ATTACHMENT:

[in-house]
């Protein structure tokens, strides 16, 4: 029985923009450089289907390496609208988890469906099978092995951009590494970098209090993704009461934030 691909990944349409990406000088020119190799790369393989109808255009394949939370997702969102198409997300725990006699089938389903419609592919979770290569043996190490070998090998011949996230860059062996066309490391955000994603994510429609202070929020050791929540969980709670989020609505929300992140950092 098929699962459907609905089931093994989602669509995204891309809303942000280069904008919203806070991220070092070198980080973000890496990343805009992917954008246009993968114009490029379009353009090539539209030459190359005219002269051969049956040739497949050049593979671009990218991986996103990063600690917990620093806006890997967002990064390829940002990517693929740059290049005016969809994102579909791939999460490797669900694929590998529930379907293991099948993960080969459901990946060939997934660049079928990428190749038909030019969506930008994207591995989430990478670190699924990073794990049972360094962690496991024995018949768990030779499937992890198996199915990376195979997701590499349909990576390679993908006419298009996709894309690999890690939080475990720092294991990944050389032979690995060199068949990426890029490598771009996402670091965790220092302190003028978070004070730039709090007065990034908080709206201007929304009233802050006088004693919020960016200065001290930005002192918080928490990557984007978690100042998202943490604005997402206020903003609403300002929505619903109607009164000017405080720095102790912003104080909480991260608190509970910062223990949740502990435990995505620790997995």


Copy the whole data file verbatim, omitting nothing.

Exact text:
[in-house]
């Protein structure tokens, strides 16, 4: 029985923009450089289907390496609208988890469906099978092995951009590494970098209090993704009461934030 691909990944349409990406000088020119190799790369393989109808255009394949939370997702969102198409997300725990006699089938389903419609592919979770290569043996190490070998090998011949996230860059062996066309490391955000994603994510429609202070929020050791929540969980709670989020609505929300992140950092 098929699962459907609905089931093994989602669509995204891309809303942000280069904008919203806070991220070092070198980080973000890496990343805009992917954008246009993968114009490029379009353009090539539209030459190359005219002269051969049956040739497949050049593979671009990218991986996103990063600690917990620093806006890997967002990064390829940002990517693929740059290049005016969809994102579909791939999460490797669900694929590998529930379907293991099948993960080969459901990946060939997934660049079928990428190749038909030019969506930008994207591995989430990478670190699924990073794990049972360094962690496991024995018949768990030779499937992890198996199915990376195979997701590499349909990576390679993908006419298009996709894309690999890690939080475990720092294991990944050389032979690995060199068949990426890029490598771009996402670091965790220092302190003028978070004070730039709090007065990034908080709206201007929304009233802050006088004693919020960016200065001290930005002192918080928490990557984007978690100042998202943490604005997402206020903003609403300002929505619903109607009164000017405080720095102790912003104080909480991260608190509970910062223990949740502990435990995505620790997995």